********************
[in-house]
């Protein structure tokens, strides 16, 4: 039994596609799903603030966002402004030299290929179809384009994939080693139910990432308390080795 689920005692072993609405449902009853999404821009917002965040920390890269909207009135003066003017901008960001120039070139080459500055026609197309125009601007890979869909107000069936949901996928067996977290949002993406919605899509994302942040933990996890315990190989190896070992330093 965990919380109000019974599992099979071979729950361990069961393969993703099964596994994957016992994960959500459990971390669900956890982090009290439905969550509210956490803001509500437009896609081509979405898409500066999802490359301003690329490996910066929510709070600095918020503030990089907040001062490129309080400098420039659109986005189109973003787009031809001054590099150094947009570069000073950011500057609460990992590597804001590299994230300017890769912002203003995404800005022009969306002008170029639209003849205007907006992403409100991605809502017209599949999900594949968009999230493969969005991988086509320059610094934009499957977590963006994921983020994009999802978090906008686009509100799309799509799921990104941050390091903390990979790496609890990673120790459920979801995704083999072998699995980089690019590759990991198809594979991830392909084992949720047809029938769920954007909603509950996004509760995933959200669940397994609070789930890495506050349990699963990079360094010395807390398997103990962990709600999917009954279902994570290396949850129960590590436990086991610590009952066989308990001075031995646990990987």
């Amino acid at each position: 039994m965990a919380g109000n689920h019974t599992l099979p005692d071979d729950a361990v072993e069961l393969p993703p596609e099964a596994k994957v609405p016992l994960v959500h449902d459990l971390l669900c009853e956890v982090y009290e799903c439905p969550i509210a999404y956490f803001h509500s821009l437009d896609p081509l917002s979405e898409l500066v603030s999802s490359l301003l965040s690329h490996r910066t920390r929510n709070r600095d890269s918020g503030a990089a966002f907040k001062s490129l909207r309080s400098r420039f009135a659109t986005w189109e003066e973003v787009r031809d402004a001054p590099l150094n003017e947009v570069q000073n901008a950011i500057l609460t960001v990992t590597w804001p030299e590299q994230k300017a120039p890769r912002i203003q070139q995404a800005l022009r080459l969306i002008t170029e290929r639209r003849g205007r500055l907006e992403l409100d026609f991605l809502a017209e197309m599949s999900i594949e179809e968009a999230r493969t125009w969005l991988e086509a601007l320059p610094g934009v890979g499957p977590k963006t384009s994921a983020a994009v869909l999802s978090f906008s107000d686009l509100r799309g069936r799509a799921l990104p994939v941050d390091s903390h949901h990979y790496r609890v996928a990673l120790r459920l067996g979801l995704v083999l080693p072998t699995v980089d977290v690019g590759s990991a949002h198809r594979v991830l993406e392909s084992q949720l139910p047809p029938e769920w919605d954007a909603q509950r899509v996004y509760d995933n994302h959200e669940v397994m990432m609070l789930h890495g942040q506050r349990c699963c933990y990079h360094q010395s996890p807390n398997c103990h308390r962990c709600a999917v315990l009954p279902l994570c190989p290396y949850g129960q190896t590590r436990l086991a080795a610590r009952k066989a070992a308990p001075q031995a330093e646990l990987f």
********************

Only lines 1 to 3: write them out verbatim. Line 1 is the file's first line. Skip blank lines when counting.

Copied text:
[in-house]
């Protein structure tokens, strides 16, 4: 039994596609799903603030966002402004030299290929179809384009994939080693139910990432308390080795 689920005692072993609405449902009853999404821009917002965040920390890269909207009135003066003017901008960001120039070139080459500055026609197309125009601007890979869909107000069936949901996928067996977290949002993406919605899509994302942040933990996890315990190989190896070992330093 965990919380109000019974599992099979071979729950361990069961393969993703099964596994994957016992994960959500459990971390669900956890982090009290439905969550509210956490803001509500437009896609081509979405898409500066999802490359301003690329490996910066929510709070600095918020503030990089907040001062490129309080400098420039659109986005189109973003787009031809001054590099150094947009570069000073950011500057609460990992590597804001590299994230300017890769912002203003995404800005022009969306002008170029639209003849205007907006992403409100991605809502017209599949999900594949968009999230493969969005991988086509320059610094934009499957977590963006994921983020994009999802978090906008686009509100799309799509799921990104941050390091903390990979790496609890990673120790459920979801995704083999072998699995980089690019590759990991198809594979991830392909084992949720047809029938769920954007909603509950996004509760995933959200669940397994609070789930890495506050349990699963990079360094010395807390398997103990962990709600999917009954279902994570290396949850129960590590436990086991610590009952066989308990001075031995646990990987």
């Amino acid at each position: 039994m965990a919380g109000n689920h019974t599992l099979p005692d071979d729950a361990v072993e069961l393969p993703p596609e099964a596994k994957v609405p016992l994960v959500h449902d459990l971390l669900c009853e956890v982090y009290e799903c439905p969550i509210a999404y956490f803001h509500s821009l437009d896609p081509l917002s979405e898409l500066v603030s999802s490359l301003l965040s690329h490996r910066t920390r929510n709070r600095d890269s918020g503030a990089a966002f907040k001062s490129l909207r309080s400098r420039f009135a659109t986005w189109e003066e973003v787009r031809d402004a001054p590099l150094n003017e947009v570069q000073n901008a950011i500057l609460t960001v990992t590597w804001p030299e590299q994230k300017a120039p890769r912002i203003q070139q995404a800005l022009r080459l969306i002008t170029e290929r639209r003849g205007r500055l907006e992403l409100d026609f991605l809502a017209e197309m599949s999900i594949e179809e968009a999230r493969t125009w969005l991988e086509a601007l320059p610094g934009v890979g499957p977590k963006t384009s994921a983020a994009v869909l999802s978090f906008s107000d686009l509100r799309g069936r799509a799921l990104p994939v941050d390091s903390h949901h990979y790496r609890v996928a990673l120790r459920l067996g979801l995704v083999l080693p072998t699995v980089d977290v690019g590759s990991a949002h198809r594979v991830l993406e392909s084992q949720l139910p047809p029938e769920w919605d954007a909603q509950r899509v996004y509760d995933n994302h959200e669940v397994m990432m609070l789930h890495g942040q506050r349990c699963c933990y990079h360094q010395s996890p807390n398997c103990h308390r962990c709600a999917v315990l009954p279902l994570c190989p290396y949850g129960q190896t590590r436990l086991a080795a610590r009952k066989a070992a308990p001075q031995a330093e646990l990987f």